Friday, September 28, 2018

The World According To Measurements - 21

Fig. 1
While it might go without saying, nevertheless it is said anyway in some scientific writing:
"The ways scientists study the oceans become more and more sophisticated over time. To keep pace with their curiosity, oceanographers must often invent devices capable of helping them observe very specific phenomena. Here are the top five new instruments in the Scripps arsenal that are transforming the way we see the Blue Planet.
A network of more than 3,500 floats distributed more or less evenly throughout the world’s oceans is in the midst of transforming how we understand them. Called Argo, the network’s existence was enabled in the late 1980s by floats developed by Scripps scientists known by the acronym SOLO. Now SOLOs and similar types of Argo floats record the “vital signs” of the oceans: temperature, salinity, and current speed and direction. Collectively they are enabling oceanographers to observe oceans at global scales and will over time provide complete records of cycles that occur over decades."
(Five New Instruments Keeping Oceanography Fun, emphasis added). The early "instruments" (e.g. a bucket) seem utterly crude now, but they were once the only game in town:
"Water sampling devices range from a bucket dropped over the side of a ship to large water bottles sent thousands of meters toward the seafloor on a wire. Probably the most commonly used water sampler is known as a CTD/rosette: it is a framework designed to carry 12 to 36 sampling bottles
Fig. 2 circa 1870 - 1929
(typically ranging from 1.2- to 30-liter capacity) and a conductivity/ temperature/ depth sensor that sends information to the laboratory so that the water bottles can be closed selectively as the instrument ascends. A standard rosette/CTD cast, depending on water depth, requires two to five hours of station time. New methods for this kind of sampling are being developed in order to reduce station time. The largest water bottles, called Gerard barrels, collect 250 liters. Particles in the water samples may be quantified with a transmissometer sent down the wire or attached to a CTD/rosette. Aboard the ship, a flow cytometer may be used to analyze particles in the form of single-celled organisms for optical properties indicative of their physiology and structure.
(Seagoing Tools of Oceanography, emphasis added). That reality does not apply only to the means of gathering samples, it also applies to the way the samples are analyzed after being gathered:
"As one of few who have been involved in the equation of state of seawater over the last 40 years, I was invited to review some of the history behind its early development and also the more recent thermodynamic equation of state. The article first reviews early (late 1800s) work by Knudsen and others in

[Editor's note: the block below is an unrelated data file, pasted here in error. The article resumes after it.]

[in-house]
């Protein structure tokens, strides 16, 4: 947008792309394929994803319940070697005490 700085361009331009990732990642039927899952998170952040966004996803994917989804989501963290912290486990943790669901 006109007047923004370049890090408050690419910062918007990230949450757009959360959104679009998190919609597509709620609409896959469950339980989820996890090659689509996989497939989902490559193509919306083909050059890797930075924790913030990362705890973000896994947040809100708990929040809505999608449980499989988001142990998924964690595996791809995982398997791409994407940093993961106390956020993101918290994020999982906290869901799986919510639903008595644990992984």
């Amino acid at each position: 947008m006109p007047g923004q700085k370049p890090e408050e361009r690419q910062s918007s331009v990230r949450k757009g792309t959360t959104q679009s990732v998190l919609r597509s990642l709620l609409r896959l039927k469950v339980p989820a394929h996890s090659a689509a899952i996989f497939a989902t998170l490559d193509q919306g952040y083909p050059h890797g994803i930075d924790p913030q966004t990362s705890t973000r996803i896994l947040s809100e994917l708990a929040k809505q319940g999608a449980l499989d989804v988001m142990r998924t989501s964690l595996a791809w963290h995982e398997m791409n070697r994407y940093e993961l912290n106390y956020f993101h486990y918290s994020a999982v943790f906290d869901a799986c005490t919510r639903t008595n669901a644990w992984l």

Fig. 3 1930 - 1959
defining the concept of salinity. This summary leads into the development of the practical salinity scale. Our studies at the University of Miami Rosenstiel School, along with the work of Alain Poisson’s group at Laboratoire de Physique et Chimie, Universit√© Pierre et Marie Curie, and that of Alvin Bradshaw and Karl Schleicher at Woods Hole Oceanographic Institution, were instrumental in deriving the 1980 equation of state (EOS-80) that has been used for 30 years. The fundamental work of Ranier Feistel at Leibniz Institute for Baltic Sea Research led to the development of a Gibbs free energy function that is the backbone of the new thermodynamic equation of state (TEOS-10). It can be used to determine all of the thermodynamic properties of seawater
(History of the Equation of State of Seawater, emphasis added). We tend to think of salinity as a measurement, such as "34.503," rather than thinking of salinity as "a concept."

Fig. 4 1960 - 2018
Actually, it can be either a measurement or a concept depending on the context.

In the most modern sense it is a concept of calculation now called "Absolute Salinity."

That term applies in the equation of state formulas encapsulated in TEOS-10, which replaced EOS-80, as that paper above points out.

If you really want to immerse your curiosity within this subject, here are some more sources of information (History of Oceanography 1, History of Oceanography 2, Ocean Exploration 1801-1900).

Meanwhile, I must move on to today's graphs.

They will show you some of the "footprints" of the history of measuring.

It could be said that they contain footprints of history in graph format.

Let's begin with the graph at Fig. 1 which shows a span of time from circa 1870 to the present.

That graph shows major measurement undulations in the late 1800's and early 1900's.

The other graphs (Fig. 2 - Fig. 4) are sections of the main Fig. 1 graph.

The graph at Fig. 2 is a section of the main graph, focusing on the time frame of the late 1800's and early 1900's.

The graph at Fig. 3 is another section of the main graph, focusing on the 1930 - 1959 time frame.

Finally, the graph at Fig. 4 focuses on the span of time from 1960 - 2018.

Notice how the degree of the measurement undulations tend to subside with time.

Are those undulations in Fig. 2, which subside substantially by the time shown in Fig. 4, the result of meager instruments developing into robust ones, a smaller number of measurements, or both?

In the main, it is probably the latter ("both").

The next post in this series is here, the previous post in this series is here.

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